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To convert between some LINQ to SQL objects and DTOs we have created explicit cast operators on the DTOs. That way we can do the following:

DTOType MyDTO = (LinqToSQLType)MyLinq2SQLObj;

This works well.

However when you try to cast using the LINQ .Cast() extension method it trows an invalid cast exception saying cannot cast type Linq2SQLType to type DTOType. i.e. the below does not work

List<DTO.Name> Names = dbContact.tNames.Cast<DTO.Name>()
                                               .ToList();

But the below works fine:

DAL.tName MyDalName = new DAL.tName();
DTO.Name MyDTOName = (DTO.Name)MyDalName;

and the below also works fine

List<DTO.Name> Names = dbContact.tNames.Select(name => (DTO.Name)name)
                                               .ToList();

Why does the .Cast() extension method throw an invalid cast exception? I have used the .Cast() extension method in this way many times in the past and when you are casting something like a base type to a derived type it works fine, but falls over when the object has an explicit cast operator.

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possible duplicate of Puzzling Enumerable.Cast InvalidCastException –  Thomas Levesque May 12 '10 at 14:15

2 Answers 2

up vote 17 down vote accepted

The Cast<> extension method does not apply user-defined conversions. It can only cast to interfaces or within the class heirarchy of the supplied type.

User defined conversions are identified at compile time based on the static types involved in the expression. They cannot be applied as runtime conversions, so the following is illegal:

public class SomeType
{
  public static implicit operator OtherType(SomeType s) 
  { 
    return new OtherType(); 
  }
}

public class OtherType { }

object x = new SomeType();
OtherType y = (OtherType)x; // will fail at runtime

It doesn't matter whether a UDC exists from SomeType to OtherType - it cannot be applied through a reference of type object. Trying to run the above code would fail at runtime, reporting something like:

System.InvalidCastException: 
    Unable to cast object of type 'SomeType' to type 'OtherType'

Cast<>() can only perform representation preserving conversions ... that's why you can't use it to apply user-defined conversions.

Eric Lippert has a great article about the behavior of the cast operator in C# - always a worthwhile read.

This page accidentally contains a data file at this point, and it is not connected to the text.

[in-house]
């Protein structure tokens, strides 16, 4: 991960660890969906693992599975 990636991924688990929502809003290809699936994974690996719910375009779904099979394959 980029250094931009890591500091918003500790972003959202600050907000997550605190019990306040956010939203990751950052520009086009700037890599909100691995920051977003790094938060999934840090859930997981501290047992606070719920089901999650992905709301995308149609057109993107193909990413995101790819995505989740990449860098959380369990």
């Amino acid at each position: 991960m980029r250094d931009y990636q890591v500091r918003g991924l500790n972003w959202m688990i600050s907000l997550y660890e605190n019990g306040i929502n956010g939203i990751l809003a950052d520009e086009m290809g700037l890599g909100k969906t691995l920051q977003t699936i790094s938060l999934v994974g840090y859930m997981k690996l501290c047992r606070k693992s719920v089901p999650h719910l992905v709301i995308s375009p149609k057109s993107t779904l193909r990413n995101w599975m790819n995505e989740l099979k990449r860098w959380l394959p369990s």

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I do say in my question that i have observed the behaviour you descibe through experience, what i am asking is WHY does it not work for user-defined conversions. What is it doing differently that does not work with explicit cast operators, how is it casting? –  Ben Robinson May 12 '10 at 14:10
    
Ben: I was working on elaborating my answer as you were writing your comment :) Let me know if this provides clarity behind why Cast<>() works the way it does. –  LBushkin May 12 '10 at 14:15
    
OK yes that makes sense thanks, i did a bit of digging with reflector and it was nearly indecipherable but it did hint toward your explanation, thanks. –  Ben Robinson May 12 '10 at 14:26
2  
@Ben: Imagine that you are building a runtime like the CLR. Do you really want to embed in that runtime the rules of the C# programming language for binding conversions? What if the VB/F#/JScript/Perl/Ruby/C/C++/J#/Python/... rules are different? Why should the C# rules get special treatment in the runtime? Therefore the rules you get at runtime are the simplest possible "lowest common denominator"; just a type test. If you want compile-time behaviour, either use "dynamic" in C# 4 to get it at runtime, or write your code so that the resolution of the conversion is done at compile time. –  Eric Lippert May 12 '10 at 14:46

If you decompile the Linq assembly you get code resembling the following. The previous answer is correct, ultimately the cast is from 'object' to target-type which will always fail for custom types.

private static IEnumerable<TResult> CastIterator<TResult>( IEnumerable source )
{
    foreach(object current in source)
    {
        yield return (TResult)( (object)current );
    }
    yield break;
}

public static IEnumerable<TResult> DCast<TResult>( this IEnumerable source )
{
    IEnumerable<TResult> enumerable = source as IEnumerable<TResult>;
    if(enumerable != null)
    {
        return enumerable;
    }
    if(source == null)
    {
        throw new ArgumentNullException( "source" );
    }
    return CastIterator<TResult>( source );
}

TFish

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Thanks for your input but i understood the original answer. –  Ben Robinson Aug 29 '13 at 6:39

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